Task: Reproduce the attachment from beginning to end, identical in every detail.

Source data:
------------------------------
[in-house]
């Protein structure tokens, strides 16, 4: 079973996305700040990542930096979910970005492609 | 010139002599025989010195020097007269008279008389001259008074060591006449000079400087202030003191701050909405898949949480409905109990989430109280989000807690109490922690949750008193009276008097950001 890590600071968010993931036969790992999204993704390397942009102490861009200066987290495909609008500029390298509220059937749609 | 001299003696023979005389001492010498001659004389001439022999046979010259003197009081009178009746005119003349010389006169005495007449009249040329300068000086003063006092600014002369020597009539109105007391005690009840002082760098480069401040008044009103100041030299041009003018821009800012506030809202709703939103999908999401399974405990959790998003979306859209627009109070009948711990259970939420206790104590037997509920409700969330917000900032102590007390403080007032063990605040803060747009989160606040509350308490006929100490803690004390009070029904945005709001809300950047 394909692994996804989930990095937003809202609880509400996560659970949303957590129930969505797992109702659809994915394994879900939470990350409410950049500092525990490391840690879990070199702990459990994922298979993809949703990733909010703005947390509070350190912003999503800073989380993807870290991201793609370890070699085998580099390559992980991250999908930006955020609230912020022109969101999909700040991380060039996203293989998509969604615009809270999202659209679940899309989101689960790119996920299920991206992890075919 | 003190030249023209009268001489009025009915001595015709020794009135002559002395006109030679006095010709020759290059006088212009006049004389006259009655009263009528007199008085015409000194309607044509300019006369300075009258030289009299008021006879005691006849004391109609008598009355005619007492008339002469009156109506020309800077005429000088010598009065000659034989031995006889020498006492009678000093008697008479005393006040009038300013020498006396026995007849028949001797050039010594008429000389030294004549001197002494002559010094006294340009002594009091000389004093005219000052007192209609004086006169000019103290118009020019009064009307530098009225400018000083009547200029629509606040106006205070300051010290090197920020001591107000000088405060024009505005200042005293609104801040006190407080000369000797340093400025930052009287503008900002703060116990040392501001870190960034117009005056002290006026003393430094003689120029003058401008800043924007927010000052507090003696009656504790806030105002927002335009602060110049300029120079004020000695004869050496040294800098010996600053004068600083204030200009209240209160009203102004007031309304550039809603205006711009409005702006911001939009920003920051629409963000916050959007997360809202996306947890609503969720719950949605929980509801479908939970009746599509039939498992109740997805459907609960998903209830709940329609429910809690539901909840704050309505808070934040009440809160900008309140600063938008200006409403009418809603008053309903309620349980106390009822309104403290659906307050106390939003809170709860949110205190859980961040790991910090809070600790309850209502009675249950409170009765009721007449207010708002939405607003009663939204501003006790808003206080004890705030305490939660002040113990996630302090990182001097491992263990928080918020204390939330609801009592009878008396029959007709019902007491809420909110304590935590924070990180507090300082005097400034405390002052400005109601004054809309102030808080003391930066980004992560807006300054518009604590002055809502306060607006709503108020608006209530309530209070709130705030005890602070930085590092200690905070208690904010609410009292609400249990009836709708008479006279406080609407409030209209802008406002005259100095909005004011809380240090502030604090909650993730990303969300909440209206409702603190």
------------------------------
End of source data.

[in-house]
């Protein structure tokens, strides 16, 4: 079973996305700040990542930096979910970005492609 | 010139002599025989010195020097007269008279008389001259008074060591006449000079400087202030003191701050909405898949949480409905109990989430109280989000807690109490922690949750008193009276008097950001 890590600071968010993931036969790992999204993704390397942009102490861009200066987290495909609008500029390298509220059937749609 | 001299003696023979005389001492010498001659004389001439022999046979010259003197009081009178009746005119003349010389006169005495007449009249040329300068000086003063006092600014002369020597009539109105007391005690009840002082760098480069401040008044009103100041030299041009003018821009800012506030809202709703939103999908999401399974405990959790998003979306859209627009109070009948711990259970939420206790104590037997509920409700969330917000900032102590007390403080007032063990605040803060747009989160606040509350308490006929100490803690004390009070029904945005709001809300950047 394909692994996804989930990095937003809202609880509400996560659970949303957590129930969505797992109702659809994915394994879900939470990350409410950049500092525990490391840690879990070199702990459990994922298979993809949703990733909010703005947390509070350190912003999503800073989380993807870290991201793609370890070699085998580099390559992980991250999908930006955020609230912020022109969101999909700040991380060039996203293989998509969604615009809270999202659209679940899309989101689960790119996920299920991206992890075919 | 003190030249023209009268001489009025009915001595015709020794009135002559002395006109030679006095010709020759290059006088212009006049004389006259009655009263009528007199008085015409000194309607044509300019006369300075009258030289009299008021006879005691006849004391109609008598009355005619007492008339002469009156109506020309800077005429000088010598009065000659034989031995006889020498006492009678000093008697008479005393006040009038300013020498006396026995007849028949001797050039010594008429000389030294004549001197002494002559010094006294340009002594009091000389004093005219000052007192209609004086006169000019103290118009020019009064009307530098009225400018000083009547200029629509606040106006205070300051010290090197920020001591107000000088405060024009505005200042005293609104801040006190407080000369000797340093400025930052009287503008900002703060116990040392501001870190960034117009005056002290006026003393430094003689120029003058401008800043924007927010000052507090003696009656504790806030105002927002335009602060110049300029120079004020000695004869050496040294800098010996600053004068600083204030200009209240209160009203102004007031309304550039809603205006711009409005702006911001939009920003920051629409963000916050959007997360809202996306947890609503969720719950949605929980509801479908939970009746599509039939498992109740997805459907609960998903209830709940329609429910809690539901909840704050309505808070934040009440809160900008309140600063938008200006409403009418809603008053309903309620349980106390009822309104403290659906307050106390939003809170709860949110205190859980961040790991910090809070600790309850209502009675249950409170009765009721007449207010708002939405607003009663939204501003006790808003206080004890705030305490939660002040113990996630302090990182001097491992263990928080918020204390939330609801009592009878008396029959007709019902007491809420909110304590935590924070990180507090300082005097400034405390002052400005109601004054809309102030808080003391930066980004992560807006300054518009604590002055809502306060607006709503108020608006209530309530209070709130705030005890602070930085590092200690905070208690904010609410009292609400249990009836709708008479006279406080609407409030209209802008406002005259100095909005004011809380240090502030604090909650993730990303969300909440209206409702603190």